Converging Empires

Citizens and Subjects in the North Pacific Borderlands, 1867–1945

By Andrea Geiger

368 pp., 6.125 x 9.25, 17 halftones, 4 maps

Not for Sale in Canada

  • Paperback ISBN: 978-1-4696-4114-0
    Published: July 2022
  • E-book PDF ISBN: 979-8-8908-6048-4
    Published: March 2022
  • Hardcover ISBN: 978-1-4696-5927-5
    Published: July 2022
  • E-book EPUB ISBN: 978-1-4696-6784-3
    Published: March 2022

David J. Weber Series in the New Borderlands History

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Making a vital contribution to our understanding of North American borderlands history through its examination of the northernmost stretches of the U.S.-Canada border, Andrea Geiger highlights the role that the North Pacific borderlands played in the construction of race and citizenship on both sides of the international border from 1867, when the United States acquired Russia’s interests in Alaska, through the end of World War II. Imperial, national, provincial, territorial, reserve, and municipal borders worked together to create a dynamic legal landscape that both Indigenous and non-Indigenous people negotiated in myriad ways as they traversed these borderlands. Adventurers, prospectors, laborers, and settlers from Europe, Canada, the United States, Latin America, and Asia made and remade themselves as they crossed from one jurisdiction to another.

Within this broader framework, Geiger pays particular attention to the ways in which Japanese migrants and the Indigenous people who had made this borderlands region their home for millennia—Tlingit, Haida, and Tsimshian among others—negotiated the web of intersecting boundaries that emerged over time, charting the ways in which they infused these reconfigured national, provincial, and territorial spaces with new meanings.

Published with support provided by the William P. Clements Center for Southwest Studies at Southern Methodist University in Dallas, Texas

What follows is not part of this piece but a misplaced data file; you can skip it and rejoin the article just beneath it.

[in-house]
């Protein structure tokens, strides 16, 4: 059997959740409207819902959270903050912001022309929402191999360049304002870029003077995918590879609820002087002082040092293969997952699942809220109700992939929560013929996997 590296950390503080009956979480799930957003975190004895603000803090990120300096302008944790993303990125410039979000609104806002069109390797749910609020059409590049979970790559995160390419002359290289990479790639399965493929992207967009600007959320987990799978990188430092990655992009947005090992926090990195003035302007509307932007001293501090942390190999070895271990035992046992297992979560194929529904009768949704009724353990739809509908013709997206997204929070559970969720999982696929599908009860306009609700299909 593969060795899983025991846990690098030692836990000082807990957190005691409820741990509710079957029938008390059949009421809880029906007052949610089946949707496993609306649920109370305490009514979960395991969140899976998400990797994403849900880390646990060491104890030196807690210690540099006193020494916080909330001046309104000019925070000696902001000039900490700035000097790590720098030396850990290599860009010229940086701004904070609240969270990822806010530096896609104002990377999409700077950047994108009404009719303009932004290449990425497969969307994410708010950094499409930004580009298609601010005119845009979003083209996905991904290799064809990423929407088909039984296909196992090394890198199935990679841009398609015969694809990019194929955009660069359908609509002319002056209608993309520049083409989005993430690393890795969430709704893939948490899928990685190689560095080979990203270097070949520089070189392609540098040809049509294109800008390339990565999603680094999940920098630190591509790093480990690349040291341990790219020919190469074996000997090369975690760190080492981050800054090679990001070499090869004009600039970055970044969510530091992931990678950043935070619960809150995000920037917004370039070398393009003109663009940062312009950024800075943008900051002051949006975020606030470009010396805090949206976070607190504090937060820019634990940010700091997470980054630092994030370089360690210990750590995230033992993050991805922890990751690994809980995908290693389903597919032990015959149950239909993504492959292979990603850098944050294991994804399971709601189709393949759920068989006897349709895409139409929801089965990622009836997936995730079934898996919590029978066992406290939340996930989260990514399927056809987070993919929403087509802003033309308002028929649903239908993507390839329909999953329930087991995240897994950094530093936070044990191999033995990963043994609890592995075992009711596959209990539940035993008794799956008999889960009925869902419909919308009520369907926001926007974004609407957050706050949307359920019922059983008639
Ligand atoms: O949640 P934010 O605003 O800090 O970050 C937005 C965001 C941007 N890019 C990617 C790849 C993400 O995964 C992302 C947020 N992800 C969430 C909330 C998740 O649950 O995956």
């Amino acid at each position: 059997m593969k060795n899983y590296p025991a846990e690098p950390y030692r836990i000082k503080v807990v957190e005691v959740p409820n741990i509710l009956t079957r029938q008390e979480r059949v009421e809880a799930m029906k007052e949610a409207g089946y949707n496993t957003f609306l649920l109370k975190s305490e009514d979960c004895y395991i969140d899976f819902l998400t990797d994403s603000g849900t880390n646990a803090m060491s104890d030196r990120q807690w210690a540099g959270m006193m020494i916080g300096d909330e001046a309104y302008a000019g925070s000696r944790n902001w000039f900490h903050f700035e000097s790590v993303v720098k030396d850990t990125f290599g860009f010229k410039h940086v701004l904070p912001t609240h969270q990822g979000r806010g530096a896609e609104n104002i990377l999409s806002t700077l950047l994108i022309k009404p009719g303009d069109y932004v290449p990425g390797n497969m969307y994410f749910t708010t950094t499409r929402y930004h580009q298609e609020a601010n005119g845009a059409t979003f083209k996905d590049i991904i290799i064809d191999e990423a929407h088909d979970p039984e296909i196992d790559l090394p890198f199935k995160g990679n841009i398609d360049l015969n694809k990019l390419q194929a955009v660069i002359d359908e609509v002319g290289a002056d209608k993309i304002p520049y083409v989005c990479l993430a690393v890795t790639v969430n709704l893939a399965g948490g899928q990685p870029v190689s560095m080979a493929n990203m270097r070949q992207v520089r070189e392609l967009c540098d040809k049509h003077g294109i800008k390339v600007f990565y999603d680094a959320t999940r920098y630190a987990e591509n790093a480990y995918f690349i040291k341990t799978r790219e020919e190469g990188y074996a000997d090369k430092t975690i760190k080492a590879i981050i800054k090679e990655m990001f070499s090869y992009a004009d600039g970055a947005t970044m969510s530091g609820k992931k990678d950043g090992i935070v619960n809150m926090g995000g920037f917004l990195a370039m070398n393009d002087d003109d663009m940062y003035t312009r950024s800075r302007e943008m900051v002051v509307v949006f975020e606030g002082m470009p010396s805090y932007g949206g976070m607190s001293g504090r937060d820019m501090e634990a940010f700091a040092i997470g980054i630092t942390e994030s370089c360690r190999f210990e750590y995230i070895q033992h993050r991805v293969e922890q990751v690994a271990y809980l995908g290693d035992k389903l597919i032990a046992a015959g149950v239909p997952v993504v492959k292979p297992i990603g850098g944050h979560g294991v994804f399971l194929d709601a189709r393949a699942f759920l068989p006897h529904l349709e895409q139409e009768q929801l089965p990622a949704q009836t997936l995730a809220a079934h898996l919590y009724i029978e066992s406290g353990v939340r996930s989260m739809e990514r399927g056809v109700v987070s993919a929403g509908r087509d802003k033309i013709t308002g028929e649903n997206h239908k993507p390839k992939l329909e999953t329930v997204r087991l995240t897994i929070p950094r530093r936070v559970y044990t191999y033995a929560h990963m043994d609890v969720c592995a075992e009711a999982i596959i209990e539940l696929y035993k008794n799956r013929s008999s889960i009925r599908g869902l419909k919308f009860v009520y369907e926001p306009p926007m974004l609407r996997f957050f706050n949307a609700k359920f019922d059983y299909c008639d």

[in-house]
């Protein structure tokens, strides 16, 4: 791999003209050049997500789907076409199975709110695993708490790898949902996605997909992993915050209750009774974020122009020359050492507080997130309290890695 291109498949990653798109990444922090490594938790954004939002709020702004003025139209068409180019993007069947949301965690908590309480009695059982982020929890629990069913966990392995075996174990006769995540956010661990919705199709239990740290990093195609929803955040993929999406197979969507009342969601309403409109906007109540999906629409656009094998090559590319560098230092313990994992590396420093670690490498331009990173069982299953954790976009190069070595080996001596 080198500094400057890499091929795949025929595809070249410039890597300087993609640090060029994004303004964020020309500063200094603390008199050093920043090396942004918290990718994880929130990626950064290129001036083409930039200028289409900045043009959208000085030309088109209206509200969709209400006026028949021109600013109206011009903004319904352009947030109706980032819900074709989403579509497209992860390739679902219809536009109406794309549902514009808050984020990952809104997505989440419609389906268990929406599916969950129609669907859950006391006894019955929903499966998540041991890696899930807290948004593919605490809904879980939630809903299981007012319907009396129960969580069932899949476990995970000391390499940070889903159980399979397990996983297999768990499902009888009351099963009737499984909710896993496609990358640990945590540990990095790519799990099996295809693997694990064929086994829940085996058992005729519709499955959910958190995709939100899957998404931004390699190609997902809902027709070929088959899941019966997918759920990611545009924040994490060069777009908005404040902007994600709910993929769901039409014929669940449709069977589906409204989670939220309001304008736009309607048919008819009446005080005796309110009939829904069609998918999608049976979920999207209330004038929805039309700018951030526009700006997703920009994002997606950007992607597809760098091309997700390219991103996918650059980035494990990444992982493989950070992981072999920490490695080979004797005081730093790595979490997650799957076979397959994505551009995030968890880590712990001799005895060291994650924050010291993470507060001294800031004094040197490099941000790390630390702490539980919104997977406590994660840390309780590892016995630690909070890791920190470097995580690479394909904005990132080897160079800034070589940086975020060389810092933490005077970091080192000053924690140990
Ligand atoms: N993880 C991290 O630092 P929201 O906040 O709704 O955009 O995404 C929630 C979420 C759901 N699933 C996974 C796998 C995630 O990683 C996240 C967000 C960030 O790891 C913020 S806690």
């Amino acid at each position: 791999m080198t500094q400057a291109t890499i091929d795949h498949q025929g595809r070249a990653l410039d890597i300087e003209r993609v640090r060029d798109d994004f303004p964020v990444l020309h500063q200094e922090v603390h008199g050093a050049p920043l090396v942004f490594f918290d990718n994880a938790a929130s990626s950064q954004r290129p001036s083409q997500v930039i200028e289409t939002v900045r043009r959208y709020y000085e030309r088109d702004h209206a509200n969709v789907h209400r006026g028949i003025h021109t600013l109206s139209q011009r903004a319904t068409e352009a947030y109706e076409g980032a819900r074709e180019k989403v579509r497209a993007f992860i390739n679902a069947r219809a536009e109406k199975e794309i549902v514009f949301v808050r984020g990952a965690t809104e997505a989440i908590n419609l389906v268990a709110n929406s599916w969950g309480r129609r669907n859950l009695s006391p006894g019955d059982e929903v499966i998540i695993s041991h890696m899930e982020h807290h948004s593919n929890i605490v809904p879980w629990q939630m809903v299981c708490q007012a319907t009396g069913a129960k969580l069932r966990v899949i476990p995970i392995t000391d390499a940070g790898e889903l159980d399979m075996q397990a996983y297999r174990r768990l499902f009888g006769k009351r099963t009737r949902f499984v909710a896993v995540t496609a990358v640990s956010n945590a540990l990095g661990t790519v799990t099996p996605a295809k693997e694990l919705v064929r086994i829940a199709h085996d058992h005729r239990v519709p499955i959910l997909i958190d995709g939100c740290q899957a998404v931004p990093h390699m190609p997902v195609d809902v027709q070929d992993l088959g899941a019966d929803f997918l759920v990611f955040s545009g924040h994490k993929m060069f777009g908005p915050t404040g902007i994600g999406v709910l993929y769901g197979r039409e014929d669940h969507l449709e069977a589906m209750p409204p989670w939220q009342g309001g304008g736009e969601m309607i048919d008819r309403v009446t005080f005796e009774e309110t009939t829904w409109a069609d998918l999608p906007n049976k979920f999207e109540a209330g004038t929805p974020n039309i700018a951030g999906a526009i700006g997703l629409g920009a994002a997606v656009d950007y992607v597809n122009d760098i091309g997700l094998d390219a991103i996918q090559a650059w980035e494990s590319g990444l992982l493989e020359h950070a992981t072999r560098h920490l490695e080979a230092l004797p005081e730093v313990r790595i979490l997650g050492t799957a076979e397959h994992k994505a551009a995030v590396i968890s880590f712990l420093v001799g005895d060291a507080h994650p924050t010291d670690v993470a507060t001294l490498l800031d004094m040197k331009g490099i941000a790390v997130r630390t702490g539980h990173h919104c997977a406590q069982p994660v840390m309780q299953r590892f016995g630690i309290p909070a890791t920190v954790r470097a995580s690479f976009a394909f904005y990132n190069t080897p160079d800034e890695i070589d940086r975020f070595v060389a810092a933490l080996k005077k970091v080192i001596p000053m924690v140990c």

About the Author

Andrea Geiger is author of the award-winning Subverting Exclusion: Transpacific Encounters with Race, Caste, and Borders, 1885–1928.
For more information about Andrea Geiger, visit the Author Page.


"A penetrating story . . . . As a history, Geiger’s work is equally complex, categorical, and deeply atmospheric; she does her subjects historical justice."—Matt Matsuda, The Western Historical Quarterly

"Impressive . . . . Despite covering a large geography and a wide array of nations, Converging Empires remains accessible. The writing is clean and clear . . . . [the book] does a wonderful job showcasing how disparate stories – Indigenous labour and resistance, Japanese immigration, and colonial expansion – intersected to create a new social world along the Pacific coast."—Canadian Historical Review

"Converging Empires destabilizes land‐centric modes of borderland studies and instead considers dynamic maritime spaces and waterways of the Pacific Ocean . . . . a multifaceted and complicated story of historical encounter, economic migration, settler colonialism, and wartime exclusion."—Canadian Geographies

"Converging Empires makes clear the ways Indigenous peoples and others on the fringe of the dominant Euro-American societies shaped, and complicated, the relations between the United States and Great Britain and Canada . . . . There is much to learn in this valuable work."—Diplomatic History

"Fully readable, with carefully chosen photographs, Converging Empires is a significant addition to the growing postcolonial study of Alaska and western Canada. It should be essential reading for scholars and students considering the historical agency of the Indigenous people there, the mixed-heritage legacy of settlement, and the environmental impact of development."—Stephen Haycox, Journal of American History

"In total, as a remarkable contribution to the field of Pacific history and the US West, Geiger’s thoughtful analysis of legal, social, borderlands, migration labor, war, and political history uncovers Western settler-colonial settlement of the North Pacific, Asian migration, racialization of Asian bodies, and Indigenous land rights."—Journal of Arizona History